The year was 1848, a seemingly average year for most Americans, and Rebecca Harding Davis had just graduated from the Washington Female Seminary and moved back home to Wheeling, West Virginia to live with her family. Simultaneously, an unknown storm was brewing in Seneca Falls, New York, where Lucretia Mott and Elizabeth Cady Stanton were leading the first woman’s rights convention that would stamp history as the beginning of a long fight for gender equality (Tichi 28). Davis’s first published work, Life in the Iron-Mills, is a novella focused on the crippling social issues of the nineteenth century that plagued the working class. Most importantly, however, is Davis’s unveiling of the dull, exhausting, and abused existence of women belonging to such a caste and the injustices they faced due to gender and class inequality. Through Deb, the author illustrates a woman’s view in a man’s world, and demands enough attention from the public to stimulate a necessary conversation pertaining to such discrimination.
To begin, Davis displays the vulgar working conditions of women dwelling in poverty at the beginning of her novella when the narrator introduces Deb. As she is walking home with her co-workers from the cotton-mill, the narrator reveals the time to be 11 o’clock at night. Considering her day’s work is still not over so late in the evening proves Deb’s resilient work ethic and the unfavorable conditions of her job. It is also revealed that “when she walked, one could see she was deformed, almost a hunchback” (Davis 43). In a superior class, most people would use this handicap as an excuse to remain unemployed, but unemployment for Deb would be detrimental to her survival. ...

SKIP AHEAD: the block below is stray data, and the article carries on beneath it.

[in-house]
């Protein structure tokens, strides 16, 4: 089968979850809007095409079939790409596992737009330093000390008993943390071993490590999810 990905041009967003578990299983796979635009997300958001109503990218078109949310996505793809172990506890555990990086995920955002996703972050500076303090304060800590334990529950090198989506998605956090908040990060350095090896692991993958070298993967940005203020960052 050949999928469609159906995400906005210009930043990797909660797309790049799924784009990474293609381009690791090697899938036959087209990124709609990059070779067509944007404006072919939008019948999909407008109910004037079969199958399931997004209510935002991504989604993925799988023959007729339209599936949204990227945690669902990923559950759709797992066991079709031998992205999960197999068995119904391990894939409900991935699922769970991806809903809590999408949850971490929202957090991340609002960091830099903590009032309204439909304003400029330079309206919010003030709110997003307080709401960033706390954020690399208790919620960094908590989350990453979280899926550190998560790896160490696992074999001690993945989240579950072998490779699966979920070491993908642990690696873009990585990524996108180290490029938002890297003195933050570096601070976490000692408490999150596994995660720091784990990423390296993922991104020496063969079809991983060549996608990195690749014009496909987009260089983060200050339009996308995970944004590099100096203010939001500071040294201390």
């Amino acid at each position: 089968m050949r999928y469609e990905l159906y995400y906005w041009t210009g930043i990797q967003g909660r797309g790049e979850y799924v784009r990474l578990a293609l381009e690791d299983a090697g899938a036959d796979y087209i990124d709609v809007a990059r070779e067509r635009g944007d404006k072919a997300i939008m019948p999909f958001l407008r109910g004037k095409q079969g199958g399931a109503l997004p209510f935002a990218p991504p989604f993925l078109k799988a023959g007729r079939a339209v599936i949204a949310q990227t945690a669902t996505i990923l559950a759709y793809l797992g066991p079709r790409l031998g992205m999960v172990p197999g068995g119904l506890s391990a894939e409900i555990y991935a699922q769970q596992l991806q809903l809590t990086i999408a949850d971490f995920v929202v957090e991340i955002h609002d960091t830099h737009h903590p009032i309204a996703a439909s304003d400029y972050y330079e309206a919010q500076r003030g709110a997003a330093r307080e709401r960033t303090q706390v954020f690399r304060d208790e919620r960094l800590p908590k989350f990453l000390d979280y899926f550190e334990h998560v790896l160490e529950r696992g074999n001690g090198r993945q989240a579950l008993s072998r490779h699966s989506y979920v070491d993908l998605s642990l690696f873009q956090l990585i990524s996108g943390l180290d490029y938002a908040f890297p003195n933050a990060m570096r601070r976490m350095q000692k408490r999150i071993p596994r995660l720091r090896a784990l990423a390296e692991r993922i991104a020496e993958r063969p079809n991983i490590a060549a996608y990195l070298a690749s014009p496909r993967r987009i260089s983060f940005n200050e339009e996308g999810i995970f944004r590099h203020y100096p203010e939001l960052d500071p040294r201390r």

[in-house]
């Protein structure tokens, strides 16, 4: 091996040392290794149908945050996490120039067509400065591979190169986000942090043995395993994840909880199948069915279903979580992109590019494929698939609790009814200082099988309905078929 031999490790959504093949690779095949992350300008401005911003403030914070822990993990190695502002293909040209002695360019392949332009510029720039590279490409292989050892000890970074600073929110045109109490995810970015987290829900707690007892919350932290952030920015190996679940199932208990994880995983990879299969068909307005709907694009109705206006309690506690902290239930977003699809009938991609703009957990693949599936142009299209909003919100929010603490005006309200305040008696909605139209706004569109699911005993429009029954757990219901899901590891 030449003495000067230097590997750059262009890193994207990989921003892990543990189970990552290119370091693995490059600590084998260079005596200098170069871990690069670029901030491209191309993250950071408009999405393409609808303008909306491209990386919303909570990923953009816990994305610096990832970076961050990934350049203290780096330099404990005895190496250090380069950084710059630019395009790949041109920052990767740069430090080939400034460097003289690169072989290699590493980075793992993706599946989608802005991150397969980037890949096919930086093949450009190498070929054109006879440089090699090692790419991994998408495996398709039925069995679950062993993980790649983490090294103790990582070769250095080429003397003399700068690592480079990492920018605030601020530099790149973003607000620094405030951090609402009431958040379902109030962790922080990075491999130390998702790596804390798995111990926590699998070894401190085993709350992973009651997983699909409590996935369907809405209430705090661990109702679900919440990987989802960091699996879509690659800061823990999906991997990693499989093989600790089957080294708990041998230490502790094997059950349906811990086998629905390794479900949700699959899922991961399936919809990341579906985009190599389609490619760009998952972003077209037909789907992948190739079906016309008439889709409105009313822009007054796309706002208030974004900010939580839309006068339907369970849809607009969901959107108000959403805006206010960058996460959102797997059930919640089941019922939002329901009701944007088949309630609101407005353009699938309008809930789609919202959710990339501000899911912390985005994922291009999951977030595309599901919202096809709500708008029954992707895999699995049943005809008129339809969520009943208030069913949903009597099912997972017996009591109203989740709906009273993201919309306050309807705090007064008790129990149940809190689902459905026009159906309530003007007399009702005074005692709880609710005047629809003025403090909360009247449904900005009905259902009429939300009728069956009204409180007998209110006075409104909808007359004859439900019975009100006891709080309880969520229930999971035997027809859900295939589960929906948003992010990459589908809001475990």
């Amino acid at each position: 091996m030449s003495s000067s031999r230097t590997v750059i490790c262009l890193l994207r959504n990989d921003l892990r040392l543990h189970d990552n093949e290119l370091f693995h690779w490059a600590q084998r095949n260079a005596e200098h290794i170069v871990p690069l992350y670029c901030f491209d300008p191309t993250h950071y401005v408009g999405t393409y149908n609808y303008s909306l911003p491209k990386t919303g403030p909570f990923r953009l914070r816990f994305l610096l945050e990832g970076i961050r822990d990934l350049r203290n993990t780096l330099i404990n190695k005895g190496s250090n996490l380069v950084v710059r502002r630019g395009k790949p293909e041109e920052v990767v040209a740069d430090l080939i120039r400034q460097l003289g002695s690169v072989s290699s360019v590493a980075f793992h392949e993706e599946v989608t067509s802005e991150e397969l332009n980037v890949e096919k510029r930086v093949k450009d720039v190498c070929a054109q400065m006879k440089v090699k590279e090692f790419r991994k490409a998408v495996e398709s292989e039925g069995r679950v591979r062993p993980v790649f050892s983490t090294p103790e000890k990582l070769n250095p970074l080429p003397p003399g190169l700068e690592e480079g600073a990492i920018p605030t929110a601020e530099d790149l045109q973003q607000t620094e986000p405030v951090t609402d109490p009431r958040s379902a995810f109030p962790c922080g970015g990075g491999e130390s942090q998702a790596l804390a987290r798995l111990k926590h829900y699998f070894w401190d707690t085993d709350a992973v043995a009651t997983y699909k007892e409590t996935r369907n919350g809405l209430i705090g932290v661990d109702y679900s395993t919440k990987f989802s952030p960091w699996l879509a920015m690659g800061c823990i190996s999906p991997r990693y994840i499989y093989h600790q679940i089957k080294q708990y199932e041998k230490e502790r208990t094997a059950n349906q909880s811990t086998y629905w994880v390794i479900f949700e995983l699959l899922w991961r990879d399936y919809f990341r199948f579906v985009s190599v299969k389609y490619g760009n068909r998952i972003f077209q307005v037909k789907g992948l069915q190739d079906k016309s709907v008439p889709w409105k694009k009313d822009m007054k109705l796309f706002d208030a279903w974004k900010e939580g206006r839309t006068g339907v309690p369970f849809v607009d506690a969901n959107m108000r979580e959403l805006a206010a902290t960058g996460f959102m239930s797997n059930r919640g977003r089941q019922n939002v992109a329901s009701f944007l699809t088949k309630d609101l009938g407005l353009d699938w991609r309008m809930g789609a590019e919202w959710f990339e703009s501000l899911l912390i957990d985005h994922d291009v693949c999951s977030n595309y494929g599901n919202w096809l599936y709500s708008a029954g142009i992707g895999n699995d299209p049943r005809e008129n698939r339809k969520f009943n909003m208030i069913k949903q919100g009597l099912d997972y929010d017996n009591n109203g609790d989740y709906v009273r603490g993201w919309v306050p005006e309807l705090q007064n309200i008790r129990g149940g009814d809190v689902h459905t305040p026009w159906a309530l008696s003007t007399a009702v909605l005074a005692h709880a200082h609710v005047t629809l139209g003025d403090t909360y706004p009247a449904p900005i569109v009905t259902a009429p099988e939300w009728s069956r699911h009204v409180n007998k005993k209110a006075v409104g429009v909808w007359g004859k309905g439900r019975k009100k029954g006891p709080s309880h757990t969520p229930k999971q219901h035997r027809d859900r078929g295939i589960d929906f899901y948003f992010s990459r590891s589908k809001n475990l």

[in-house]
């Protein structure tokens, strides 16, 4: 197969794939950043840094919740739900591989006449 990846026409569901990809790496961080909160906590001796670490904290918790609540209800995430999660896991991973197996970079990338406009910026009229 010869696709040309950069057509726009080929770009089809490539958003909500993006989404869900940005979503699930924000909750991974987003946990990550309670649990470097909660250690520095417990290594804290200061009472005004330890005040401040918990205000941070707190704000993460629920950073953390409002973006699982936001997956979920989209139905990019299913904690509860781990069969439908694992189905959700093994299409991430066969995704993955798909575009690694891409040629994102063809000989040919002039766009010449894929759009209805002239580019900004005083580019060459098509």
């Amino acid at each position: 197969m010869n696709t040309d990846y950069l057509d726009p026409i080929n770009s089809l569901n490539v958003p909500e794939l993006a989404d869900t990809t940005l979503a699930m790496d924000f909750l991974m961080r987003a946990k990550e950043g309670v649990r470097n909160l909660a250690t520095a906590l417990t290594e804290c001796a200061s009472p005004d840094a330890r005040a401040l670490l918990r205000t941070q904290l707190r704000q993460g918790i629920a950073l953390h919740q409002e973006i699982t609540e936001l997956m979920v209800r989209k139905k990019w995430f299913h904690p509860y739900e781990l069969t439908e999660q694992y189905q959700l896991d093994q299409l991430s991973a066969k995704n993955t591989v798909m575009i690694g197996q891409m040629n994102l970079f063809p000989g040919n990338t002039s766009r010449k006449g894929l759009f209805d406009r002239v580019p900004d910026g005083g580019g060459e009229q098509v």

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...r gray dress, her worn face, pure and meek, turned now and then to the sky. A woman much loved by these silent, restful people, more silent then they, more humble, more loving. (Davis 73)
In a land of loving companions, sunshine, and far less work, Deb feels the acceptance and gratitude that she could never possess as a mill-worker. Thoughts of fresh air and content, simple company were an unrealistic paradise for the women of labor, but through luck and undesirable circumstances, it became a reality for Deb.
Therefore, although she was a woman of little financial struggles herself, Davis heard the desperate cries for help from the penniless and underprivileged and responded with a powerful story. A story not just about one woman, in one city, in one mill, but about a whole population of laborers, giving them the recognition they needed to gain crucial reform.
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